Steve Benen quotes Sue Lowden’s ideas on getting down the cost of health care:
Lowden is a former state senator and chair of the Nevada Republican Party. She’s also, according to nearly every recent poll, the favorite to defeat Senate Majority Leader Harry Reid (D) in November. Lowden is not, as one might imagine, a supporter of recent improvements to the broken health care system, and she was asked at a candidate forum the kind of policies she’d prefer to see. Among her proposals:
“…I would have suggested, and I think that bartering is really good. Those doctors who you pay cash, you can barter, and that would get prices down in a hurry. And I would say go out, go ahead out and pay cash for whatever your medical needs are, and go ahead and barter with your doctor.”
I wonder if she had read today’s Dilbert strip (above) before making this suggestion. We know Scott Adams was joking, but apparently this Republican candidate is serious.
One problem is that pay to one’s doctor is a small part of health care costs. Presumably she means bargain as opposed to bartering to bring down the cost. For the sake of discussion, let’s say that a patient took her advice and I agreed to take 25 percent of the price for my office calls. That’s fine for someone who just needs one or two visits, but a person with serious chronic problems could still run up a huge bill over time. Insurance just might come in handy here (especially if the insurance cannot drop them because of having chronic medical problems).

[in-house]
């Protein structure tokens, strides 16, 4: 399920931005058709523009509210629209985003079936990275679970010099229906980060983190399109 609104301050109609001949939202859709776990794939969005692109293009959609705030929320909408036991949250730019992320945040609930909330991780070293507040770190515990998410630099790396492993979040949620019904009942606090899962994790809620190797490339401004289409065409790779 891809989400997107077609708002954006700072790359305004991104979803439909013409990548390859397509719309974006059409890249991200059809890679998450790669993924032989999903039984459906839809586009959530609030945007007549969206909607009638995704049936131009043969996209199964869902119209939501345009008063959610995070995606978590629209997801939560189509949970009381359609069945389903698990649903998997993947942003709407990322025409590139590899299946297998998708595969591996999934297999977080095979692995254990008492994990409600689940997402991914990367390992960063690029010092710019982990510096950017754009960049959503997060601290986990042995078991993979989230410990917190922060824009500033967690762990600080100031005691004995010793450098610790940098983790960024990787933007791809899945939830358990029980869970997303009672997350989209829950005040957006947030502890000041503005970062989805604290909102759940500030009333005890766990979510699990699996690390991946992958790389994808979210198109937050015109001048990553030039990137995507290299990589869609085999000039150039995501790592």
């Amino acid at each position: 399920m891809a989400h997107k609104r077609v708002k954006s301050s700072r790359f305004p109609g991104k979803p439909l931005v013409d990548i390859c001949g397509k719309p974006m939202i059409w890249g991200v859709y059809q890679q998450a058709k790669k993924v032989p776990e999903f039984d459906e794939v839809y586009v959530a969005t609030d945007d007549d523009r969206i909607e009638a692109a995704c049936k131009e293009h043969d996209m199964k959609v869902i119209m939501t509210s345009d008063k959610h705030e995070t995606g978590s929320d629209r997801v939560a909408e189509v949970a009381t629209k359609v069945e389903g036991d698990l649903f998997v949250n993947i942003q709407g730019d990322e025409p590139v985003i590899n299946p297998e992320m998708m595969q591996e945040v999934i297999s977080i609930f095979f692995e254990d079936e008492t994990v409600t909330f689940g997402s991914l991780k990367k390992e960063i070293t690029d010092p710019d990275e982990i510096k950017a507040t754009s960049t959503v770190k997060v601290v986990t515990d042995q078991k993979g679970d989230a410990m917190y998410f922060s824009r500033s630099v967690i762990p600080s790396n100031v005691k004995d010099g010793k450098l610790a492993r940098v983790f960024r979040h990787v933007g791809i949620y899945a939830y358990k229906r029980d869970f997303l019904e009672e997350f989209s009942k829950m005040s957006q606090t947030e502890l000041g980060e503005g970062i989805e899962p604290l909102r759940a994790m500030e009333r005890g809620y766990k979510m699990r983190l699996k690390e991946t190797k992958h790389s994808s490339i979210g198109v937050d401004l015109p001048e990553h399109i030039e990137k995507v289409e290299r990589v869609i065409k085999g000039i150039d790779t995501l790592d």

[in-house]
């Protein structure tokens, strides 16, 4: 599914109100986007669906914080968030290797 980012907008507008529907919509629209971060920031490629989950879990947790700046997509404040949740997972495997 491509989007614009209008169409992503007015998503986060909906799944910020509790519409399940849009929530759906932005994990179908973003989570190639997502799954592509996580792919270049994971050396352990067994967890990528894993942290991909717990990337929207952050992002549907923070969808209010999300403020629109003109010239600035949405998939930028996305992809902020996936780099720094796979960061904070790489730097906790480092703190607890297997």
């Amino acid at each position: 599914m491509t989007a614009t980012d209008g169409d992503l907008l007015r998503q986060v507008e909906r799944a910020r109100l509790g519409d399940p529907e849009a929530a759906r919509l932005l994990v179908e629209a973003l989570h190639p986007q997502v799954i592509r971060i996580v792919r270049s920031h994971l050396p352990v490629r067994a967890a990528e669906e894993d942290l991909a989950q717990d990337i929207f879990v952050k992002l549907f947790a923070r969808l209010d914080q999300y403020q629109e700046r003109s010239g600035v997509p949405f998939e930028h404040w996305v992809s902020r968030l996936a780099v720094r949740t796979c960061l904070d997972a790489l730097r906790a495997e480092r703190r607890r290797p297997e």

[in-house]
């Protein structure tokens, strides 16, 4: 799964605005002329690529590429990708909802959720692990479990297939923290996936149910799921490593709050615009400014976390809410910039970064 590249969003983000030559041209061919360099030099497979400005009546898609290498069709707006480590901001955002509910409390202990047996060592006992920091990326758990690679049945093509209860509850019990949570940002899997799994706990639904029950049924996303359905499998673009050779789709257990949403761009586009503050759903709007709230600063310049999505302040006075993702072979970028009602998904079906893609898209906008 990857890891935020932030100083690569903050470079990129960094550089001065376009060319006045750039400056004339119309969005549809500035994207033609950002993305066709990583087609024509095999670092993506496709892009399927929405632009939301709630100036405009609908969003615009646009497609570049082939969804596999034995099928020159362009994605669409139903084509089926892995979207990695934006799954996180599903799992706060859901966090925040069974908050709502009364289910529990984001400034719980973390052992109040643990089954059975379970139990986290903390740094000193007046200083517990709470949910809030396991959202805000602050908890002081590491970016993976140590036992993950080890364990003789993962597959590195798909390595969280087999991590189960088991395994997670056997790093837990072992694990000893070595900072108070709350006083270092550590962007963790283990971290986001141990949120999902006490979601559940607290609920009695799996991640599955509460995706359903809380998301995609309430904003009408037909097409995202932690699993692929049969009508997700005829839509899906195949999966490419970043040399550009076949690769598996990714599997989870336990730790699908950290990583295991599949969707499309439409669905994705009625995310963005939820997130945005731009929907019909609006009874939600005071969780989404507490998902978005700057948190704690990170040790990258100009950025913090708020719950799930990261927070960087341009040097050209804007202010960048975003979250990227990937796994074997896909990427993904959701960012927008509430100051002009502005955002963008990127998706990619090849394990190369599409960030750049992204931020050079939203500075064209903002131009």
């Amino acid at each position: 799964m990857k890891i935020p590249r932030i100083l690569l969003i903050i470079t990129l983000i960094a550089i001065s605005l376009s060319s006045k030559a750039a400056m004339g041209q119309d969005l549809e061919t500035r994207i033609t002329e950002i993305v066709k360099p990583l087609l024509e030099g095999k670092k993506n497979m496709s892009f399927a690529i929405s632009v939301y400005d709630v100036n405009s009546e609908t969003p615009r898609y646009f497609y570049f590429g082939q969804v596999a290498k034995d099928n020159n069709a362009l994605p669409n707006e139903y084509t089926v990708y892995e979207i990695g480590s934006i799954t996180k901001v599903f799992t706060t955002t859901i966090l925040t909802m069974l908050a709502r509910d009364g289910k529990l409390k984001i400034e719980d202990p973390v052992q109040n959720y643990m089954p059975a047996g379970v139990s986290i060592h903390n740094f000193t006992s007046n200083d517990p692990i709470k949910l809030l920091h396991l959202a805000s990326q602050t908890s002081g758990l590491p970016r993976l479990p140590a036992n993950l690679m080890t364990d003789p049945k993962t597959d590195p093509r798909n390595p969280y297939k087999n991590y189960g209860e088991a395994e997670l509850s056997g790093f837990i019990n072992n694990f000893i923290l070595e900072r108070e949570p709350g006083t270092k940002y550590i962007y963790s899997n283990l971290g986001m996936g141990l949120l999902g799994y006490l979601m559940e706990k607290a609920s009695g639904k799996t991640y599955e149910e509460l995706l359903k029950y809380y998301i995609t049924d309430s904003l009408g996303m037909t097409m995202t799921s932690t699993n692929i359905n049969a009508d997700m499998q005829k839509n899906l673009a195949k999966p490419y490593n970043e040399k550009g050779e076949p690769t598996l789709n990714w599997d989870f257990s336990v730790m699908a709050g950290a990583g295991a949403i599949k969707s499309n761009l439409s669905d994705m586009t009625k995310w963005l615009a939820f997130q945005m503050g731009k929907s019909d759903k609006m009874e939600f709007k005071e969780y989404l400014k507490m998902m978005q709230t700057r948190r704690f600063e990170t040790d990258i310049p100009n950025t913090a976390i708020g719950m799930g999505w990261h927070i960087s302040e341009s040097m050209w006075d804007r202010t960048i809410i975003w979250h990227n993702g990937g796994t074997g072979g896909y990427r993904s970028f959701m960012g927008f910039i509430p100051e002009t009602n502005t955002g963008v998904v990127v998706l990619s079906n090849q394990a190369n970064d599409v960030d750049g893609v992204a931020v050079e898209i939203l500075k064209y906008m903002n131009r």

The bigger problem which comes up when I have uninsured patients is not payment for the office calls but payment for everything I order outside of the office for diagnosis and treatment. Just because I agree to cut the charges for office calls (if Lowden meant bargaining) or agree to accept her goat (if she really means bartering), doesn’t mean that the reference lab I send the patient’s blood to will give them a break. The same is true if x-rays are needed. If surgery is needed the patient then not only needs to make a deal with the surgeon but also the facility where the surgery is performed.
If medications are needed it might be possible to give samples (but pharmaceutical companies are getting stingier with them). It might even be possible to get the patient free medications from a patient assistance program if their income is low enough to qualify. They also better be able to wait a while to get their medications.
This would be quite a challenge for a healthy person to go to all the work, and tolerate the delays, in order to receive medical care at a discount. (Hey, isn’t delays the reason conservatives say we should be terrified of the Canadian system?) If someone happens to be sick, this process goes from unlikely to succeed to virtually impossible. It’s just another unrealistic Republican suggestion for health care.